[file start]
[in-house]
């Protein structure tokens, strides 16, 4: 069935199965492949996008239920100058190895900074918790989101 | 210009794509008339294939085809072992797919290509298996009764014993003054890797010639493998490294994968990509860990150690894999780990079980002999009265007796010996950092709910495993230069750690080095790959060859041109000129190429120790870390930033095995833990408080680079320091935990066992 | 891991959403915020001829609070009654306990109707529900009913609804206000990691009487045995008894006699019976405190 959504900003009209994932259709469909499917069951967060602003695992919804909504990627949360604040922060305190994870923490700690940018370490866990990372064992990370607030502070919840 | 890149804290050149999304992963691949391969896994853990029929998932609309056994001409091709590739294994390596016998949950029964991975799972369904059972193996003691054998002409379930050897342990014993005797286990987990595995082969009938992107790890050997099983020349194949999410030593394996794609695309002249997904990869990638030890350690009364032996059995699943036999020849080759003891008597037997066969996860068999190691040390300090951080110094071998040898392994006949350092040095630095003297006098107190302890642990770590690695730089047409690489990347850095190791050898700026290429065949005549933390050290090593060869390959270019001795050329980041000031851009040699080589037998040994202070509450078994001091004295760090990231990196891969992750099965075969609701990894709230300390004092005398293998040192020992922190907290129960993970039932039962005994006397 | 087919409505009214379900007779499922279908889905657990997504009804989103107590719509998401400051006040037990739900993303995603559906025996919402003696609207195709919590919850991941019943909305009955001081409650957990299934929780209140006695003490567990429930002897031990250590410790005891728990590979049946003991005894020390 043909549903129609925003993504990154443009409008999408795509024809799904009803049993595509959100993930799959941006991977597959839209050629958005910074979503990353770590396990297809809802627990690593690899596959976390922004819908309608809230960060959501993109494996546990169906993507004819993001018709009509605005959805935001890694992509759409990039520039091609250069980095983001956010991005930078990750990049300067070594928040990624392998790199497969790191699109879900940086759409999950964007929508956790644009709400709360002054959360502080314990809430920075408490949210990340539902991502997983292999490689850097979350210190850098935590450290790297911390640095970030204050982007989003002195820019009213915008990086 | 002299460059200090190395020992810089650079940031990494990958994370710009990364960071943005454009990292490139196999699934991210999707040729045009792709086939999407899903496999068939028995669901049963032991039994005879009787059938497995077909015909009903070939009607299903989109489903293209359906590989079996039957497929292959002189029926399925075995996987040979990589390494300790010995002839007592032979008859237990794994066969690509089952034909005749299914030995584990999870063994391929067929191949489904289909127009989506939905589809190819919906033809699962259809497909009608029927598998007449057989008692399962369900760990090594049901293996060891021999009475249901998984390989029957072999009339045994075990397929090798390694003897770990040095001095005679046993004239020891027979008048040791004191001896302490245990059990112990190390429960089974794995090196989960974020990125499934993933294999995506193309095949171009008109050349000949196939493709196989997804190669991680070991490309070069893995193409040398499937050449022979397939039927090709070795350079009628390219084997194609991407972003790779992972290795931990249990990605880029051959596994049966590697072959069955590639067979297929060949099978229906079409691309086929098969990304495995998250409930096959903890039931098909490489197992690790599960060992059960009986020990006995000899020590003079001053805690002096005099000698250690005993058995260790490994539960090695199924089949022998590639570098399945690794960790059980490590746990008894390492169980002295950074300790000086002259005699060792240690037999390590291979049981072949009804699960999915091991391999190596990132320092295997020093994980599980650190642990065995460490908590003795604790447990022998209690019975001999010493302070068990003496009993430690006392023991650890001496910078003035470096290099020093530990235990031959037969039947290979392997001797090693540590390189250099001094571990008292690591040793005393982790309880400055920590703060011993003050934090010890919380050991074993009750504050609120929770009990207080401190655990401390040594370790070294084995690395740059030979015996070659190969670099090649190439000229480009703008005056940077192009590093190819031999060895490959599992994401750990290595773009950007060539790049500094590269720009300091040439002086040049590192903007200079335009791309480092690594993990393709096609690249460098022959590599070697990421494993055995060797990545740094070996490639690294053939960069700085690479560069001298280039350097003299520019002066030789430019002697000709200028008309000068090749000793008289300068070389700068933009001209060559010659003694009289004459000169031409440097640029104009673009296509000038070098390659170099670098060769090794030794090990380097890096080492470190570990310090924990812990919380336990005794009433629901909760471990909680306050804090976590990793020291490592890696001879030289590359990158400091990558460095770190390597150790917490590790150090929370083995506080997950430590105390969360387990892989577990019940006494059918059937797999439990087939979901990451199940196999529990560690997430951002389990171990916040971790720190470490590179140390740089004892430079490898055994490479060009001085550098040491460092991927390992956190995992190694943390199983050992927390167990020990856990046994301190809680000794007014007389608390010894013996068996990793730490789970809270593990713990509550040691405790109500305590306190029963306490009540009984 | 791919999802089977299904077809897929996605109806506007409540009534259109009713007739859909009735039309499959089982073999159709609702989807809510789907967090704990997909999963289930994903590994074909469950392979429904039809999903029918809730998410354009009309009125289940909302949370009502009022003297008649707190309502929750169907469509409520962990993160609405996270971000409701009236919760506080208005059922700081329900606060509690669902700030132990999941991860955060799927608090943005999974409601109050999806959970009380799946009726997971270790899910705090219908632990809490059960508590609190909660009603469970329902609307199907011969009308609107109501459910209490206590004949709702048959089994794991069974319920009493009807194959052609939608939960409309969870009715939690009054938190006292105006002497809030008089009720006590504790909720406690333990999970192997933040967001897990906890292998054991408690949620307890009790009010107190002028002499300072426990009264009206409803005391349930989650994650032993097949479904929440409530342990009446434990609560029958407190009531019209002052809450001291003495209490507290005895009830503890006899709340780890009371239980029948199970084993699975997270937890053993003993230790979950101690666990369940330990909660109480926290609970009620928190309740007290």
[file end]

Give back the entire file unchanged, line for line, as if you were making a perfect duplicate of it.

[in-house]
């Protein structure tokens, strides 16, 4: 069935199965492949996008239920100058190895900074918790989101 | 210009794509008339294939085809072992797919290509298996009764014993003054890797010639493998490294994968990509860990150690894999780990079980002999009265007796010996950092709910495993230069750690080095790959060859041109000129190429120790870390930033095995833990408080680079320091935990066992 | 891991959403915020001829609070009654306990109707529900009913609804206000990691009487045995008894006699019976405190 959504900003009209994932259709469909499917069951967060602003695992919804909504990627949360604040922060305190994870923490700690940018370490866990990372064992990370607030502070919840 | 890149804290050149999304992963691949391969896994853990029929998932609309056994001409091709590739294994390596016998949950029964991975799972369904059972193996003691054998002409379930050897342990014993005797286990987990595995082969009938992107790890050997099983020349194949999410030593394996794609695309002249997904990869990638030890350690009364032996059995699943036999020849080759003891008597037997066969996860068999190691040390300090951080110094071998040898392994006949350092040095630095003297006098107190302890642990770590690695730089047409690489990347850095190791050898700026290429065949005549933390050290090593060869390959270019001795050329980041000031851009040699080589037998040994202070509450078994001091004295760090990231990196891969992750099965075969609701990894709230300390004092005398293998040192020992922190907290129960993970039932039962005994006397 | 087919409505009214379900007779499922279908889905657990997504009804989103107590719509998401400051006040037990739900993303995603559906025996919402003696609207195709919590919850991941019943909305009955001081409650957990299934929780209140006695003490567990429930002897031990250590410790005891728990590979049946003991005894020390 043909549903129609925003993504990154443009409008999408795509024809799904009803049993595509959100993930799959941006991977597959839209050629958005910074979503990353770590396990297809809802627990690593690899596959976390922004819908309608809230960060959501993109494996546990169906993507004819993001018709009509605005959805935001890694992509759409990039520039091609250069980095983001956010991005930078990750990049300067070594928040990624392998790199497969790191699109879900940086759409999950964007929508956790644009709400709360002054959360502080314990809430920075408490949210990340539902991502997983292999490689850097979350210190850098935590450290790297911390640095970030204050982007989003002195820019009213915008990086 | 002299460059200090190395020992810089650079940031990494990958994370710009990364960071943005454009990292490139196999699934991210999707040729045009792709086939999407899903496999068939028995669901049963032991039994005879009787059938497995077909015909009903070939009607299903989109489903293209359906590989079996039957497929292959002189029926399925075995996987040979990589390494300790010995002839007592032979008859237990794994066969690509089952034909005749299914030995584990999870063994391929067929191949489904289909127009989506939905589809190819919906033809699962259809497909009608029927598998007449057989008692399962369900760990090594049901293996060891021999009475249901998984390989029957072999009339045994075990397929090798390694003897770990040095001095005679046993004239020891027979008048040791004191001896302490245990059990112990190390429960089974794995090196989960974020990125499934993933294999995506193309095949171009008109050349000949196939493709196989997804190669991680070991490309070069893995193409040398499937050449022979397939039927090709070795350079009628390219084997194609991407972003790779992972290795931990249990990605880029051959596994049966590697072959069955590639067979297929060949099978229906079409691309086929098969990304495995998250409930096959903890039931098909490489197992690790599960060992059960009986020990006995000899020590003079001053805690002096005099000698250690005993058995260790490994539960090695199924089949022998590639570098399945690794960790059980490590746990008894390492169980002295950074300790000086002259005699060792240690037999390590291979049981072949009804699960999915091991391999190596990132320092295997020093994980599980650190642990065995460490908590003795604790447990022998209690019975001999010493302070068990003496009993430690006392023991650890001496910078003035470096290099020093530990235990031959037969039947290979392997001797090693540590390189250099001094571990008292690591040793005393982790309880400055920590703060011993003050934090010890919380050991074993009750504050609120929770009990207080401190655990401390040594370790070294084995690395740059030979015996070659190969670099090649190439000229480009703008005056940077192009590093190819031999060895490959599992994401750990290595773009950007060539790049500094590269720009300091040439002086040049590192903007200079335009791309480092690594993990393709096609690249460098022959590599070697990421494993055995060797990545740094070996490639690294053939960069700085690479560069001298280039350097003299520019002066030789430019002697000709200028008309000068090749000793008289300068070389700068933009001209060559010659003694009289004459000169031409440097640029104009673009296509000038070098390659170099670098060769090794030794090990380097890096080492470190570990310090924990812990919380336990005794009433629901909760471990909680306050804090976590990793020291490592890696001879030289590359990158400091990558460095770190390597150790917490590790150090929370083995506080997950430590105390969360387990892989577990019940006494059918059937797999439990087939979901990451199940196999529990560690997430951002389990171990916040971790720190470490590179140390740089004892430079490898055994490479060009001085550098040491460092991927390992956190995992190694943390199983050992927390167990020990856990046994301190809680000794007014007389608390010894013996068996990793730490789970809270593990713990509550040691405790109500305590306190029963306490009540009984 | 791919999802089977299904077809897929996605109806506007409540009534259109009713007739859909009735039309499959089982073999159709609702989807809510789907967090704990997909999963289930994903590994074909469950392979429904039809999903029918809730998410354009009309009125289940909302949370009502009022003297008649707190309502929750169907469509409520962990993160609405996270971000409701009236919760506080208005059922700081329900606060509690669902700030132990999941991860955060799927608090943005999974409601109050999806959970009380799946009726997971270790899910705090219908632990809490059960508590609190909660009603469970329902609307199907011969009308609107109501459910209490206590004949709702048959089994794991069974319920009493009807194959052609939608939960409309969870009715939690009054938190006292105006002497809030008089009720006590504790909720406690333990999970192997933040967001897990906890292998054991408690949620307890009790009010107190002028002499300072426990009264009206409803005391349930989650994650032993097949479904929440409530342990009446434990609560029958407190009531019209002052809450001291003495209490507290005895009830503890006899709340780890009371239980029948199970084993699975997270937890053993003993230790979950101690666990369940330990909660109480926290609970009620928190309740007290």